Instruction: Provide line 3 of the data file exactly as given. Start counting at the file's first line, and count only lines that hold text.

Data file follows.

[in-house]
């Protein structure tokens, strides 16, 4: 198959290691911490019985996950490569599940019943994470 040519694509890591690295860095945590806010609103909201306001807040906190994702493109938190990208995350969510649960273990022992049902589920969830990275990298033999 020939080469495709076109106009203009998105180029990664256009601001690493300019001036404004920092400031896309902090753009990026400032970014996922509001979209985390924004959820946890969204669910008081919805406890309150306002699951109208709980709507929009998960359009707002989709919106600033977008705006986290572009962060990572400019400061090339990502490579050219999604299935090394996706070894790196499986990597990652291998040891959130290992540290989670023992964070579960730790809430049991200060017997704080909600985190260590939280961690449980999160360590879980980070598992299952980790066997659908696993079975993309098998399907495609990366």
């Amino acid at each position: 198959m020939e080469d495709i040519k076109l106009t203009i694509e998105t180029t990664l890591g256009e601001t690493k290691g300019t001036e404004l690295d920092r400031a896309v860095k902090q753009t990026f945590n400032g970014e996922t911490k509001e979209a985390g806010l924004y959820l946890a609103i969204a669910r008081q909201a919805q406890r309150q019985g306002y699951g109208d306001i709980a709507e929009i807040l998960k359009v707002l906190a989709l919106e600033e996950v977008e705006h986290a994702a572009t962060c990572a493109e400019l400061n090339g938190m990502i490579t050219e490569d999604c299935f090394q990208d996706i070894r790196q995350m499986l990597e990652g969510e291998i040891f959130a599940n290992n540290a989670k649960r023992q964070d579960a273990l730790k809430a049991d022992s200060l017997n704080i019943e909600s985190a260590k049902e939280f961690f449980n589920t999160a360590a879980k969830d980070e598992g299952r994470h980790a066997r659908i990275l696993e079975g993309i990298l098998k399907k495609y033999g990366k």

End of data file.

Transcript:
């Amino acid at each position: 198959m020939e080469d495709i040519k076109l106009t203009i694509e998105t180029t990664l890591g256009e601001t690493k290691g300019t001036e404004l690295d920092r400031a896309v860095k902090q753009t990026f945590n400032g970014e996922t911490k509001e979209a985390g806010l924004y959820l946890a609103i969204a669910r008081q909201a919805q406890r309150q019985g306002y699951g109208d306001i709980a709507e929009i807040l998960k359009v707002l906190a989709l919106e600033e996950v977008e705006h986290a994702a572009t962060c990572a493109e400019l400061n090339g938190m990502i490579t050219e490569d999604c299935f090394q990208d996706i070894r790196q995350m499986l990597e990652g969510e291998i040891f959130a599940n290992n540290a989670k649960r023992q964070d579960a273990l730790k809430a049991d022992s200060l017997n704080i019943e909600s985190a260590k049902e939280f961690f449980n589920t999160a360590a879980k969830d980070e598992g299952r994470h980790a066997r659908i990275l696993e079975g993309i990298l098998k399907k495609y033999g990366k």